Since the Americans with Disabilities Act Amendments Act was not retroactive, ADA court decisions addressing facts that arose prior to January 1, 2009, the ADAAA’s effective date, have continued to apply the original ADA, including the now-overruled Supreme Court decisions in the Sutton trilogy and Toyota Motor Manufacturing, Kentucky, Inc. v. Williams.
Now, nearly 20 months after the ADAAA, cases based on facts occurring after January 1, 2009 have made their way through the EEOC administrative process and have reached court. Perhaps the first ADAAA decision to reach the summary judgment stage illustrates the stark contrast between the original ADA and the ADAAA when it comes to the definition of disability.
In Hoffman v. Carefirst of Fort Wayne, Inc. d/b/a Advanced Healthcare, the plaintiff had Stage III renal cancer. The defendant argued that the plaintiff did not have a disability under the ADA because there was no substantial limitation on a major life activity, noting that his cancer was in remission during the period that gave rise to the litigation, and he did not have any work restrictions, performed his regular job duties and did not miss any significant time from work.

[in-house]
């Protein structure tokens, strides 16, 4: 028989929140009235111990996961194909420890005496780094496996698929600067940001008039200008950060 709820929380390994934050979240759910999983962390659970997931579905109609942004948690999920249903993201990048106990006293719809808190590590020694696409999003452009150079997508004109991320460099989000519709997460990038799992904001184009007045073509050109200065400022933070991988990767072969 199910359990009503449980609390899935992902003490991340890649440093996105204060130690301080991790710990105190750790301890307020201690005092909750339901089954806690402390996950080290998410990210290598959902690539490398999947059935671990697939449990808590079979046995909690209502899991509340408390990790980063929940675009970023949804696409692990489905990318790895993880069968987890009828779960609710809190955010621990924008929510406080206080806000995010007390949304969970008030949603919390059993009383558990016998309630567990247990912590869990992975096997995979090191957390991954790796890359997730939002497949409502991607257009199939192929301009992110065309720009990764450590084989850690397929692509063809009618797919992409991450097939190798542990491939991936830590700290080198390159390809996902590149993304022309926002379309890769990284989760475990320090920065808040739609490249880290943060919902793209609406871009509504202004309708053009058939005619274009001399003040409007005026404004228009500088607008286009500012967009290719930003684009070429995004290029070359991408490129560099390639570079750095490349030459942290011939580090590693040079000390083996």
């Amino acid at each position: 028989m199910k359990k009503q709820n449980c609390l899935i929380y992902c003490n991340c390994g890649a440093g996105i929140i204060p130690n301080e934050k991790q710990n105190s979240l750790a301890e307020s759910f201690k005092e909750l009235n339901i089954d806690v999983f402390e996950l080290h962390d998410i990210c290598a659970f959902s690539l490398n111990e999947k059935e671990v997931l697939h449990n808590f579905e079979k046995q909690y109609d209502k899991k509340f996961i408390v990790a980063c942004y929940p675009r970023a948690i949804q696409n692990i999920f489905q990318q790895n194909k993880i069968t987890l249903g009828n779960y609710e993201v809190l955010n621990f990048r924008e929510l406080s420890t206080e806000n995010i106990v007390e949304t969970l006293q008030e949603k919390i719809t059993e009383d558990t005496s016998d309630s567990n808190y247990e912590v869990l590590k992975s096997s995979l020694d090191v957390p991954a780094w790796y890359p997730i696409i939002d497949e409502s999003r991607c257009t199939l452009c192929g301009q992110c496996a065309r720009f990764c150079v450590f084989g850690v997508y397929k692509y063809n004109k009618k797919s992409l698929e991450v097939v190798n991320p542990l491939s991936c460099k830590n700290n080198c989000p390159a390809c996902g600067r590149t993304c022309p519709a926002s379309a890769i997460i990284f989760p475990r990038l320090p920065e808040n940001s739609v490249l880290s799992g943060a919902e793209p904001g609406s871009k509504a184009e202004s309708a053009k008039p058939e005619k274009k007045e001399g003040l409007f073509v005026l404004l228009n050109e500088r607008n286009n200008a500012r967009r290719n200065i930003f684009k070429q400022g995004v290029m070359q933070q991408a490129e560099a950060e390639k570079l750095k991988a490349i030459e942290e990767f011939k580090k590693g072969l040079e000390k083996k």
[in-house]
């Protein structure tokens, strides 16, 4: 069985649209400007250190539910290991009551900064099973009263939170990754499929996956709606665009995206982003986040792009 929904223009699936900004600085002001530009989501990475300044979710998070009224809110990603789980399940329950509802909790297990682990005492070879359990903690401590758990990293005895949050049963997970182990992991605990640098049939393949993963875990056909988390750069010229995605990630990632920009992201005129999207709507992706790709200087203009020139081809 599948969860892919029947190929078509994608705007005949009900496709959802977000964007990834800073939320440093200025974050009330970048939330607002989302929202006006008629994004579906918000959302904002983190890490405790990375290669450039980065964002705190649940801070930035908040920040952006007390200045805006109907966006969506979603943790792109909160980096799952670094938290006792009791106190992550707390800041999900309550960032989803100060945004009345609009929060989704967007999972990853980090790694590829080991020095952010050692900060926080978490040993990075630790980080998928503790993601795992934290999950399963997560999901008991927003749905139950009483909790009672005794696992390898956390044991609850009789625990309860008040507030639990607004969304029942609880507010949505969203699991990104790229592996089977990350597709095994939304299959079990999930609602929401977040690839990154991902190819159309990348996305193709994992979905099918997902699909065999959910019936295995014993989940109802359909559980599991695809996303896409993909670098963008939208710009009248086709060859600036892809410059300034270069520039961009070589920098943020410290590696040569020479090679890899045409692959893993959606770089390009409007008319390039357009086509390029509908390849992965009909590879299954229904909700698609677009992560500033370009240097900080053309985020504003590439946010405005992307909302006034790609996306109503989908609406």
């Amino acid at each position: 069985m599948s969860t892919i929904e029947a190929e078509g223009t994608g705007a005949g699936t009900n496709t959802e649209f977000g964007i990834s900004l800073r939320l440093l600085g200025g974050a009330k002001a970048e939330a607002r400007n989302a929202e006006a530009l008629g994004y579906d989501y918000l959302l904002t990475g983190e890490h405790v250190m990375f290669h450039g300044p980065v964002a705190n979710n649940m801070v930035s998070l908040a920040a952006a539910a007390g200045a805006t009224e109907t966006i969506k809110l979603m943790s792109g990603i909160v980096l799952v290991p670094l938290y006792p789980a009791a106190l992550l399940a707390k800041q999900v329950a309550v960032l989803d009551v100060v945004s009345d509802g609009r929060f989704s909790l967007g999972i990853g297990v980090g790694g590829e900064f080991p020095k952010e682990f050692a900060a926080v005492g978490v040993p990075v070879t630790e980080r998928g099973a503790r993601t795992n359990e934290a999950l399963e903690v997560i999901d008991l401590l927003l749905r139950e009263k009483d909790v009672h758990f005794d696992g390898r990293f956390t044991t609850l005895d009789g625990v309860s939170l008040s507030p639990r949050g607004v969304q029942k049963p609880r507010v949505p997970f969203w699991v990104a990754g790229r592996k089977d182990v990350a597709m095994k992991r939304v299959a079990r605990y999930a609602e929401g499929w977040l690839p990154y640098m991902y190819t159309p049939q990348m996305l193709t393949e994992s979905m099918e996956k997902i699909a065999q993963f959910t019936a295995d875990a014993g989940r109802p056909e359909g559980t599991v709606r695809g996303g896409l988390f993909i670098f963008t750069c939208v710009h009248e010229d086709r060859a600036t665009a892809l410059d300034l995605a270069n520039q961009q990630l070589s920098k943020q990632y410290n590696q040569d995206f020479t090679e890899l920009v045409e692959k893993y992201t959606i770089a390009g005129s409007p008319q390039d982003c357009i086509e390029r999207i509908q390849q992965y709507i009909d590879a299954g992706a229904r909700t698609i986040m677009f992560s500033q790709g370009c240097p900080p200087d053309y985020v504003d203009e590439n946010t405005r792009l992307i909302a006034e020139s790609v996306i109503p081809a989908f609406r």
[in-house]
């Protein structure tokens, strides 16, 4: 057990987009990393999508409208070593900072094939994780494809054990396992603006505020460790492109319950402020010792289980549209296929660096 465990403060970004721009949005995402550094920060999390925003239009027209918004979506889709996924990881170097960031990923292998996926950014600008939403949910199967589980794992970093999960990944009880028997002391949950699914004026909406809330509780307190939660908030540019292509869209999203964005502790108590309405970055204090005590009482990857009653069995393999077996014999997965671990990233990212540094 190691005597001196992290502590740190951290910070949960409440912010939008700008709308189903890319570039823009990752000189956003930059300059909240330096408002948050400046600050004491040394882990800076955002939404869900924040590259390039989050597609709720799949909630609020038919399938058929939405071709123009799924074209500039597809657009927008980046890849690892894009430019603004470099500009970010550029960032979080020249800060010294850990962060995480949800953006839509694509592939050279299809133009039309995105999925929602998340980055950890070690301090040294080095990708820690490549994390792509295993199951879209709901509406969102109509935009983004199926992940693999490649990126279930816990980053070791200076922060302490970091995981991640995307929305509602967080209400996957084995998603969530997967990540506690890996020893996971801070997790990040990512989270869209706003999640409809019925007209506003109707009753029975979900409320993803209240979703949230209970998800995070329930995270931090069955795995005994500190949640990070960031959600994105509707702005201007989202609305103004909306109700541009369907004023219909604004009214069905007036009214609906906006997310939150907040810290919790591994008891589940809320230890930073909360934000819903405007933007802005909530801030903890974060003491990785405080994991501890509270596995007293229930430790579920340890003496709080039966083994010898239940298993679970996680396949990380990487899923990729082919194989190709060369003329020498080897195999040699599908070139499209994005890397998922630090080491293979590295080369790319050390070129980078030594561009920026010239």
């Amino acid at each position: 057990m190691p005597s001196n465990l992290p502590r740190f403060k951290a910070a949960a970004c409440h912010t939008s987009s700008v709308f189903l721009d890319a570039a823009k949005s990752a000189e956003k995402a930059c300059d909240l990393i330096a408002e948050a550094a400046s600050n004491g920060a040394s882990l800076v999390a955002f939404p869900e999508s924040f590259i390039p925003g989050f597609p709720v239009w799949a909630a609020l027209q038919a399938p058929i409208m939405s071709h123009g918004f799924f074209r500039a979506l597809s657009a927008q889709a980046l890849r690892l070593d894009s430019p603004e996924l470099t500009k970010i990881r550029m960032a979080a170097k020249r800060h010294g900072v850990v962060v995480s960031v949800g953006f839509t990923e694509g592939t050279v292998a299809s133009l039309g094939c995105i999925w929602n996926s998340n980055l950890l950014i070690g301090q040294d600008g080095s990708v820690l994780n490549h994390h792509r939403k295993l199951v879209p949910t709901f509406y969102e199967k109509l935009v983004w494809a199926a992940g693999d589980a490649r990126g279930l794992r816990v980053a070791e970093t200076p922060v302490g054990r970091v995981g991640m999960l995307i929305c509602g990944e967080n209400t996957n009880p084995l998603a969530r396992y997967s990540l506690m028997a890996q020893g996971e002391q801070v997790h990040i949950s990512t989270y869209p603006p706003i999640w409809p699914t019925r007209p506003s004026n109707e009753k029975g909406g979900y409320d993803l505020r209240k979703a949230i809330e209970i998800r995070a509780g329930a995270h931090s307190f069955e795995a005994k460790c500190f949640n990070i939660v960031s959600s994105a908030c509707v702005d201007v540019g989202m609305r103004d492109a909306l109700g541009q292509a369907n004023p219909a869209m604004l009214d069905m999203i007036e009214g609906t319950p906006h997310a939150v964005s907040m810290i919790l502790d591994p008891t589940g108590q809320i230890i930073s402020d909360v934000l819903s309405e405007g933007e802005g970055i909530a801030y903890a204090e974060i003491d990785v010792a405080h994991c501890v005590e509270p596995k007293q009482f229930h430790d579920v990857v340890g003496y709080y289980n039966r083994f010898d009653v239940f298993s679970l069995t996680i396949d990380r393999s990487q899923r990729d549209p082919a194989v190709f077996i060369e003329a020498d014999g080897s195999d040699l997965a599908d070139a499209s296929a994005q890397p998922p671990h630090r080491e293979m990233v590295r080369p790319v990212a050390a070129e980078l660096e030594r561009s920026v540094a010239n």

The federal district court in Indiana rejected this argument summarily since the ADAAA states that “[a]n impairment that is episodic or in remission is a disability if it would substantially limit a major life activity when active.” The court noted that renal cancer would have substantially limited a major life activity when it was active. The court also relied on the EEOC’s proposed regulations to implement the ADAAA, which lists cancer as an impairment “that will consistently meet the definition of disability.” Under the original ADA, many courts, after conducting an individualized assessment to determine whether a plaintiff with cancer was substantially limited in a major life activity, had concluded that the plaintiff was not an individual with a disability.
Given the timing of the litigation process, expect a growing number of decisions arising under the ADAAA. Given the breadth of the ADAAA, expect also that many more plaintiffs will meet the ADAAA’s definition of disability than met the original definition. Watch also for the EEOC’s final regulations to implement Title 1 of the ADAAA. While the date for these regulations to be issued is uncertain, it has been more than a year since the EEOC published proposed regulations.